Career paths for Outdoor Adventure Leadership graduates might include park ranger, outdoor recreation program manager or wilderness therapy, to name a few.
In the community, Fitzgerald has regularly sought opportunities to partner with schools like Skyview High School to help with its physical education program, Billings Parks and Recreation on climbing instruction and encouraged students to participate in community activities Refresh the Rims where students help pick up garbage in Swords Park.
Marshall Logan, 24, who graduated with an Outdoor Adventure Leadership degree from MSUB last fall, said it was the “soft skills” that helped him land a job in Utah that he will soon start as a Backroads Travel guide. The company’s rigorous application process took five months and included six interviews.
Why did he get the job?
“Honestly, I think a lot of it has to do with the leadership part of (the OAL program), like conflict resolution,” that helped him land the position over peers who were equally qualified in the physical aspects of the job, he said.
Logan grew up in Michigan, but was attracted to Montana after taking family vacations to ski at Big Sky Resort. After completing a one-year program in Canada he relocated to Billings as an Outdoor Adventure Leadership major.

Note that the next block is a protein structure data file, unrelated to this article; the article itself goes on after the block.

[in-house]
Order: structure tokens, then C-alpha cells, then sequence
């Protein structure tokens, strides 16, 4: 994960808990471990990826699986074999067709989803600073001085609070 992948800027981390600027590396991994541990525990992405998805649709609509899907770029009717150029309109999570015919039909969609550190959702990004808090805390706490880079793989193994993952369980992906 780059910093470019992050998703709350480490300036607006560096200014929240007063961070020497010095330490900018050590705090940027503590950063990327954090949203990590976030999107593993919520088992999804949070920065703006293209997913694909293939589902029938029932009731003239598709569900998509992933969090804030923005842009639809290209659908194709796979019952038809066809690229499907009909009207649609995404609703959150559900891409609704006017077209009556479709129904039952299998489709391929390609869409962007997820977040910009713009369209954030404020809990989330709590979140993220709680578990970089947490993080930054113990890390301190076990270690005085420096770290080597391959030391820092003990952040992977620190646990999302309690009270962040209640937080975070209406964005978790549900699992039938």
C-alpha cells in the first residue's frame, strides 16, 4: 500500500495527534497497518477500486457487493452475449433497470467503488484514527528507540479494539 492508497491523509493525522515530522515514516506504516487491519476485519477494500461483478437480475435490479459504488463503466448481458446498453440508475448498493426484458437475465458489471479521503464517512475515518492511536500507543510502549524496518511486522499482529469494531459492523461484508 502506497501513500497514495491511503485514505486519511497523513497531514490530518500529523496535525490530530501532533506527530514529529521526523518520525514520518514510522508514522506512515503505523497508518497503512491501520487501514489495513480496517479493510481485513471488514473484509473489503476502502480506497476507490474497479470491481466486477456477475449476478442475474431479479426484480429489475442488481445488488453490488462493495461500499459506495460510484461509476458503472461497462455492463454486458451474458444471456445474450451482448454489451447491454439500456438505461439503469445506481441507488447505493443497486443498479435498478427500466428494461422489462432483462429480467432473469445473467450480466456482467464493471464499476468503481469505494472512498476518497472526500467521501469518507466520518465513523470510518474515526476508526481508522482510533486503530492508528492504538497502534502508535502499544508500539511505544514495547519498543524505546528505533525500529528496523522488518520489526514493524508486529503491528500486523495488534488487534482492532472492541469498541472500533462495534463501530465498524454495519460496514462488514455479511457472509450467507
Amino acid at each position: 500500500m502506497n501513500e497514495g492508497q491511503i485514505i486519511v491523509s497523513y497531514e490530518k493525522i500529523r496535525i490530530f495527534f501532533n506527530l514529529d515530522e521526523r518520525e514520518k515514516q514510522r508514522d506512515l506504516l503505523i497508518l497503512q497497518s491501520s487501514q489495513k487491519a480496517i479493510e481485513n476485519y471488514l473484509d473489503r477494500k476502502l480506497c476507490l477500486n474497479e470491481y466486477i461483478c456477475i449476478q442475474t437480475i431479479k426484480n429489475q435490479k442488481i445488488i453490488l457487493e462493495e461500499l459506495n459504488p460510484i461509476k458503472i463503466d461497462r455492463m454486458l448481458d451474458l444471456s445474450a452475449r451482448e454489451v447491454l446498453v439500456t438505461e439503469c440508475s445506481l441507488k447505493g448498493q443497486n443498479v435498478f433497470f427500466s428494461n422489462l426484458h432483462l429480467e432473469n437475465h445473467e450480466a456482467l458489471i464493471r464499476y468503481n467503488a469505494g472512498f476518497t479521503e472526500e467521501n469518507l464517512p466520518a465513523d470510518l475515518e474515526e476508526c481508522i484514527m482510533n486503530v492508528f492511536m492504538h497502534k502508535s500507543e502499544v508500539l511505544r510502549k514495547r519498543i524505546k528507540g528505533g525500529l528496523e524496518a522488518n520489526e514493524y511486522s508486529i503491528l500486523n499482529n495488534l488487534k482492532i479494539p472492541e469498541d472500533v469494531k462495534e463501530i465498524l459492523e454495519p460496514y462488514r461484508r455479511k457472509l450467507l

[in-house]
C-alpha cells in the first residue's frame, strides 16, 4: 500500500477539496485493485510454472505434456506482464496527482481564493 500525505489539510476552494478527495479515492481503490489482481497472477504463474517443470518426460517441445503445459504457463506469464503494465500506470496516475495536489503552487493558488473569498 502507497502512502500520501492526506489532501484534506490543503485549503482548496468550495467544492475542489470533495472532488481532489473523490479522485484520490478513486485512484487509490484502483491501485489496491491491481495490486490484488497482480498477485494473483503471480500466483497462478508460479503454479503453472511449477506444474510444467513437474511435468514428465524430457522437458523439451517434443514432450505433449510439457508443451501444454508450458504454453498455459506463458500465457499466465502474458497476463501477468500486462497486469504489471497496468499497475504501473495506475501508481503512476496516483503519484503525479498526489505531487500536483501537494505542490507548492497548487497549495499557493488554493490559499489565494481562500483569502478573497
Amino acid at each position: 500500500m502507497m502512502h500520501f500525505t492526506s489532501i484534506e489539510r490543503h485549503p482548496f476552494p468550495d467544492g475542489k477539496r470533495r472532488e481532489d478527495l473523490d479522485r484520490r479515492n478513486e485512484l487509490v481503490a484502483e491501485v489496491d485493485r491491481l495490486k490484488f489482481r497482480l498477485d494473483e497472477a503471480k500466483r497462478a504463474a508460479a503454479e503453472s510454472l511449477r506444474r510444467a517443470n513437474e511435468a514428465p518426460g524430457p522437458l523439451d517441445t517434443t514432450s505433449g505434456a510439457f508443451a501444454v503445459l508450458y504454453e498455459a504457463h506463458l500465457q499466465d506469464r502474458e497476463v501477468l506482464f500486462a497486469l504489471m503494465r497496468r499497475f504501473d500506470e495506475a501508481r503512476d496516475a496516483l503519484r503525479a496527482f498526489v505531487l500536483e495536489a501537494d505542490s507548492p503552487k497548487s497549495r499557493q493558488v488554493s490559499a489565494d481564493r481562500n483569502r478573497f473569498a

“I’ve always been drawn to the state, people are way more relaxed and open,” he said.
The two parts about the OAL program that he enjoyed the most were building a business plan for an outdoor company that helped him learn about the administrative side of the industry and a weeklong backpacking trip into the Beartooth Mountains with his fellow classmates.
Because college outdoor programs are relatively new to higher education there’s a challenge in getting the word out.
Thatcher said his university’s website has been instrumental in drawing grad students. The school’s location close to the Siskiyou Mountains and the Rogue River have also helped. Two year programs also feed the school, he said, as well as outdoor classes that convert students to the program.
Considering the competition, Fitzgerald and Hobbs are looking for ways to ensure MSUB gets more attention from students, as well as business and education partners. Northwest College in Powell, Wyoming, already has a program that allows students to transfer to MSUB. Fitzgerald said there may be 12 other schools the university could tap for a similar exchange.
“We’re in a prime position to capitalize,” Hobbs said.
The Beartooth Mountains, “an amazing resource,” are an hour drive away, Fitzgerald said. The Yellowstone, Stillwater, Bighorn and Boulder rivers are all close by for fishing, canoeing, kayaking and rafting classes. There are numerous rock and ice climbing routes in the region.
“So we have everything we need,” Fitzgerald said. “We don’t have to go very far for our classes.”
Hobbs sees Billings as an often overlooked outdoor hub.
“If you are coming from anywhere else this is fantastic,” he said. “There are some world-class outdoor resources right here.”